|Adapted from Sources One and Two|
Well, it was wonderful to me, though may seem not so significant except for the others involved, who understood why it meant so much to me and made it happen.
I've mentioned many times the story of how we discovered I had a brain tumour. The important thing to today's story was that I had only barely started to cut down the runaway portion of the hedge at the side of the house when the events occurred leading up to finding myself in an ambulance on the way to hospital for emergency treatment.
So the small group of large stems a metre above the remainder of the hedge remained uncut as we dealt with a much bigger pruning problem in my brain.
In the months of treatment in Melbourne, friends from the ADMS* and elsewhere got in and had working bees on our garden to keep it in order. It's a middle-aged kind of garden, if you understand the analogy, and with a good growing season and no maintenance, can quickly get out of control. We were terribly grateful for this and the garden always looked neat and tidy even though we were away for those months.
Only one section of the hedge remained in the too-hard basket: the part where I had begun the earnest task of solving it on 3 December 2009 and ended up in hospital.
Tracey and Christian worked on the garden in the months that followed; months that stretched to years. We have had extraordinary succession of growing seasons; mild, wet seasons all round, and it was difficult to maintain the garden. But it got done, made easier at times by the intervention of friends.
I am usually up first in the mornings. Each day I pull up the blind in the kitchen to let in the light. Most days have been quite grey, but there was always one constant in my view.
That was that growing, expanding privet, gone now from bush to vigorous tree. Trees. And in that one spot before my eyes, expanding daily, like a cancer. Every morning it seemed, it had grown visibly larger.
Ironically, privet is a Declared Noxious Weed in these here parts, which means if it is not controlled by the owner, the local council can take action and destroy it; for a considerable sum, no doubt. When it's in flower, it can be deadly for asthma sufferers and a constant source of irritation to those with allergies.
Friends had gladly offered to remove it, but every time a privet removal party was arranged, it rained, or the arrangement broke down because life intervened, as it does.
And so, to cut a privet-like story short, I was reminded daily of unpleasant events going on in my brain by the cancerous growth outside the window; my first view of the day, each and every day. For the most part, I kept these thoughts to myself. Knowing how I felt about it, Tracey had done everything she could to have the four metres of out of control hedge removed, but it just seemed doomed to failure.
This became an obsession with me. I could do nothing about it myself. I had even tried, early on, but it ended inevitably in a seizure, and I was banned from any further attempts.
Each day looking out that window, I wanted it gone. Each day, it grew bigger.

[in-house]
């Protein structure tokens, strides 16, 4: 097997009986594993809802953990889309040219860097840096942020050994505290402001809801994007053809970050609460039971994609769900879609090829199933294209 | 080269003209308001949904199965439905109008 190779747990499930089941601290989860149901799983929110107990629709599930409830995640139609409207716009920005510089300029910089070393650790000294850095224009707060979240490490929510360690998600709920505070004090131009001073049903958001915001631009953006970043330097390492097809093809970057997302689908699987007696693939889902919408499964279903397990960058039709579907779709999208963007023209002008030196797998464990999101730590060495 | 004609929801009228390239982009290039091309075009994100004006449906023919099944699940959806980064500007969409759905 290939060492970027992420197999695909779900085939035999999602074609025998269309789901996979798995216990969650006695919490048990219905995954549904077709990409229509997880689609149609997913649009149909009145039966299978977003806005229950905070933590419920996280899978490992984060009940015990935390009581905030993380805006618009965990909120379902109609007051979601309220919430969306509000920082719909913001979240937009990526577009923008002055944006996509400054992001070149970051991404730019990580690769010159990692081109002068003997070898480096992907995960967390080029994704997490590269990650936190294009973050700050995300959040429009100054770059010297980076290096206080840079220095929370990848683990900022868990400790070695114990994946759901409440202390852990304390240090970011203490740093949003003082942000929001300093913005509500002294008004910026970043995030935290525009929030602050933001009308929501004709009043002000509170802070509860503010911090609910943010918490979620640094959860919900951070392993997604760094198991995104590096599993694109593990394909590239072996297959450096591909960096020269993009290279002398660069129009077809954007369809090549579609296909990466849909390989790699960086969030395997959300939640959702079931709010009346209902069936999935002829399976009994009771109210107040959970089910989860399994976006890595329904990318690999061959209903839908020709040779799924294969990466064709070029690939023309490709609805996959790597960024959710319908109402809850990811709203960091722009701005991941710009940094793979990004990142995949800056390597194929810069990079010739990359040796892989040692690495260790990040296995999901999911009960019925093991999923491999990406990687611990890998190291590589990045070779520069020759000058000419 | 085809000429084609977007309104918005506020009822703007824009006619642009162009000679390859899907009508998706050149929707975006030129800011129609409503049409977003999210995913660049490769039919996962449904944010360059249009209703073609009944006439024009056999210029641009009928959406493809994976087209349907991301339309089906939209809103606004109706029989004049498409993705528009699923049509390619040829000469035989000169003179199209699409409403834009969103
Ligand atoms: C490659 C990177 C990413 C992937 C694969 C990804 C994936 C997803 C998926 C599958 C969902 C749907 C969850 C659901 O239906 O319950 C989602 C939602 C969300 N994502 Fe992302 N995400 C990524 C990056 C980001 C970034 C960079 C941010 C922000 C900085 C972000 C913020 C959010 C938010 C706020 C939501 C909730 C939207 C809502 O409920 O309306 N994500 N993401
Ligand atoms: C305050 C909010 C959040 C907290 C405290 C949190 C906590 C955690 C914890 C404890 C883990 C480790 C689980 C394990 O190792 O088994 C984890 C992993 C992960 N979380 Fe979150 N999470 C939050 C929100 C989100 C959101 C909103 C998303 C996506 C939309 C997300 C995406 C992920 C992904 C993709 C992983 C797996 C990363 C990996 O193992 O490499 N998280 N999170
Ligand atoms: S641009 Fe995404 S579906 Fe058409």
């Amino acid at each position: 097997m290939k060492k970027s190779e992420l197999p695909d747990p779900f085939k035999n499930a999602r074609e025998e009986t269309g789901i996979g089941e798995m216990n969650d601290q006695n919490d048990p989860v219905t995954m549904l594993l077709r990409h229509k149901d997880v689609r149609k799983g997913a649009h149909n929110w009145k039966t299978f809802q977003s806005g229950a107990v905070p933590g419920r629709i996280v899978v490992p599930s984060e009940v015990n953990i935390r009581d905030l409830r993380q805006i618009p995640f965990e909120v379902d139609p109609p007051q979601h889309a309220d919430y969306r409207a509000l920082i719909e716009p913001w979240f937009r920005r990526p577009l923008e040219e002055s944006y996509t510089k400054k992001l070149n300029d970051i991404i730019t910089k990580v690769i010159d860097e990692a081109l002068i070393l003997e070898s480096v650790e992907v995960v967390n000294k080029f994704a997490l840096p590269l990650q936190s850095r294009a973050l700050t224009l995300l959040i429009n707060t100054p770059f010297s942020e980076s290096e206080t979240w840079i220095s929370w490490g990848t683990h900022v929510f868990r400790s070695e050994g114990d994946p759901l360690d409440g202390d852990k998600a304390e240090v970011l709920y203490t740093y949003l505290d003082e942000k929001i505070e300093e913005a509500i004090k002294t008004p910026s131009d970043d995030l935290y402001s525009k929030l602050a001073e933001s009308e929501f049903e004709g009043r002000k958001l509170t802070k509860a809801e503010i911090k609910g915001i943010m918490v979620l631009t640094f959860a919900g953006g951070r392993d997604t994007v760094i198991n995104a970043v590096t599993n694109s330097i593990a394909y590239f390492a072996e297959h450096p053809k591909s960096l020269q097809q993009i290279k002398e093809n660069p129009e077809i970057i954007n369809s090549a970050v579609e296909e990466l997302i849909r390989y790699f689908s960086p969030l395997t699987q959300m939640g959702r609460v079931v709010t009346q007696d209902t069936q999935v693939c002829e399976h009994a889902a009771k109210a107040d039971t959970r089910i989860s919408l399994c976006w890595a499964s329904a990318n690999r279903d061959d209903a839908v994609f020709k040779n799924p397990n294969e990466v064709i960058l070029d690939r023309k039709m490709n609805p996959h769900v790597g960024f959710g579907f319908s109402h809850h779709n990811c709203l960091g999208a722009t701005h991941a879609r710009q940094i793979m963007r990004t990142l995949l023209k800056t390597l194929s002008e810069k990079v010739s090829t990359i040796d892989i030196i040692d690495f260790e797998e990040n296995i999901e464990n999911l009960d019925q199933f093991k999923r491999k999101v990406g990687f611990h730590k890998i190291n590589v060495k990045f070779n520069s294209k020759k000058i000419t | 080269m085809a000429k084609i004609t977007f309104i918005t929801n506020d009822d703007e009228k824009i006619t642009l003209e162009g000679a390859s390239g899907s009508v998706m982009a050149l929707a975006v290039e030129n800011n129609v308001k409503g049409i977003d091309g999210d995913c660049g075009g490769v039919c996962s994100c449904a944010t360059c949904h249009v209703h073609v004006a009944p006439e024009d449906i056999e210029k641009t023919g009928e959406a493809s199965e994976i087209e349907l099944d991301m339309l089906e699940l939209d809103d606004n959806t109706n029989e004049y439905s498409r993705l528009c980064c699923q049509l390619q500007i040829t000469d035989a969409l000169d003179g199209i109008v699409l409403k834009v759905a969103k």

Finally, early last week, when our dear friend Julie was here on one of her all-too-rare visits - rare only because she fears too much that she might intrude - I (or was it Tracey?) blurted out to her my daily reaction to the privet bushes (trees) in total view out the kitchen window, and their effect on me.
Julie went away. Shortly after, we got an email. She and Michael and our other good friends Joan and Carl would come on Friday, and deal with the monster. Michael, armed with chainsaw, and Carl, with trailer, Christian, who had put off a long-awaited camping trip due to begin on that day in order to take part, Julie, Joan and Tracey would make it disappear. It would only take an hour, said Julie. Ho ho, I thought.
It was sunny and warm on the day, and the working bee arrived, fully armed and ready for action. There were a few things about those four metres of hedge that they didn't know, but were about to find out.
For one thing, the privet was full of thorny climbing rose and other tough-stemmed vines, and there was also a wire trellis hidden from view deep within; not something to discuss with a chainsaw, for in spite of all those great chainsaw massacre movies you might have seen, all sixty teeth on a chain can be blunted or wrecked in less than a second by wire in a hedge.
And that wasn't all. There was a fence to fix afterwards. Not one, but three trips to the recycling depot. 15 minutes there, 15 back, and 15 to unload, times three. Not quite the one hour, Julie. I knew that was a bit optimistic! It would take an entire morning, with six people hard at work on an unusually hot day for Armidale.
But, my friends and rellies, it's gloriously gone. I look out the window this morning in the sunshine, and ... well, to be truthful, the neighbour's garage, not in great repair, and the side wall of their house are in some ways less attractive to look at than a large green tree, with the last of its illegal privet blossoms. But there's far more light streaming in.
And it's gone! That burgeoning cancerous mass of luxuriant growth has been erased from the order of the rest of the hedge.
Now, thanks to the Friday Working Beavers, I feel I can focus on that other one for the first time.
I can't thank you enough, dear folks. One blight has been removed from our lives.